3 of 5 stars.
Notions of tradition and family obligations lie contrary to many aspects of the mobile modern life. Especially when the traditions and family obligations seemingly are rooted in superstition and folklore.
14 years ago, young Eduardo left Mayan Yucatan behind for a boys school in Mexico City. Now the young man returns to pay respects to a dying relative, but his life is decidedly urban. He’s engaged and has a white collar job in the capital. Family tradition would put him in charge of the family after his uncle passes, but that would accompany marrying his cousin rather than his fiance.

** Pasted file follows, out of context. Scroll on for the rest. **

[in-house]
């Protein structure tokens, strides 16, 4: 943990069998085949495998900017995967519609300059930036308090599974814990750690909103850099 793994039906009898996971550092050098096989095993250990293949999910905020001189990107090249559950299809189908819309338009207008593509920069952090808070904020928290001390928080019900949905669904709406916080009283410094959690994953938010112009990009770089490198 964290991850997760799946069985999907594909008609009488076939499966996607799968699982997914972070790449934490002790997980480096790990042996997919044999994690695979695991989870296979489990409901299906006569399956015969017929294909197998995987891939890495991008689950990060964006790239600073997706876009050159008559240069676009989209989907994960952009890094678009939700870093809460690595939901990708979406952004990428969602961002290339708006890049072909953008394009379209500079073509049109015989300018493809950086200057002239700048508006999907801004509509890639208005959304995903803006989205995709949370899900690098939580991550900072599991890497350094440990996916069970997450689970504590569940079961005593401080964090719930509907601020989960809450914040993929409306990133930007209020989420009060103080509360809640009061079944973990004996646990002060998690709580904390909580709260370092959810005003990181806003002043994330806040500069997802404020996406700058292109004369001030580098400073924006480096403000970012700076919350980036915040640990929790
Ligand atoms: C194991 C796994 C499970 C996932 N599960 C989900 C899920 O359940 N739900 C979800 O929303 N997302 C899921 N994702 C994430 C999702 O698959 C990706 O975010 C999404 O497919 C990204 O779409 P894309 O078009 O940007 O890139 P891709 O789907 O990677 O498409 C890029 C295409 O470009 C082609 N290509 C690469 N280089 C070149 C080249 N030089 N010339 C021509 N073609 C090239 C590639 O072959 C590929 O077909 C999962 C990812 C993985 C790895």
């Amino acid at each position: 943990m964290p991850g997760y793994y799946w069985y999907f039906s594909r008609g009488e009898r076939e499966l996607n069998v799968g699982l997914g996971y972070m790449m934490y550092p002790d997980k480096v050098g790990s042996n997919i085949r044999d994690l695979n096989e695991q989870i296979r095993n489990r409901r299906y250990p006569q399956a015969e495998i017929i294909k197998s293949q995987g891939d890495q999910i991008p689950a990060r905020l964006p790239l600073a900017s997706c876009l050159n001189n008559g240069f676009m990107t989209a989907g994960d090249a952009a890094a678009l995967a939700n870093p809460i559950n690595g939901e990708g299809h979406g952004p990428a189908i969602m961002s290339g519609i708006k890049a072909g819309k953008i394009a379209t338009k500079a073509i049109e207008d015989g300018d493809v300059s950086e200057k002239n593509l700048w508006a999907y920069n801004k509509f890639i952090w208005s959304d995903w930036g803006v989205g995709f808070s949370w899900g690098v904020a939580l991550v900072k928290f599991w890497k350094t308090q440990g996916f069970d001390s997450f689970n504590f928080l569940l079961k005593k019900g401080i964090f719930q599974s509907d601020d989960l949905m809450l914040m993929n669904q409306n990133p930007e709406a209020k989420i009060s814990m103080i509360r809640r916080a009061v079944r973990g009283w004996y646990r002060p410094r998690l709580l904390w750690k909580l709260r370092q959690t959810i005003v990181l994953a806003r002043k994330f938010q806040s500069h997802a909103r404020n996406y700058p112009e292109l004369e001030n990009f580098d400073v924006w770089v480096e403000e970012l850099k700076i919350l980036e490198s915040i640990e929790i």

Tied to his denial of his family, is Eduardo’s denial of their ancient pre-Mayan beliefs that has led generations of his ancestors to sacrifice themselves to the rain god and mysteries at the bottom of a Yucatan cenote. This ritual is rife with Lovecraftian implications.
This tale appears in the New Lovecraftian anthology, The Mammoth Book of Cthulhu edited by Paula Guran. I received my copy of the anthology directly from Prime Books. I’ve previously read this author’s “In the House of the Hummingbirds” and “The Sea, Like Glass Unbroken”.
[Check out my other reviews here.]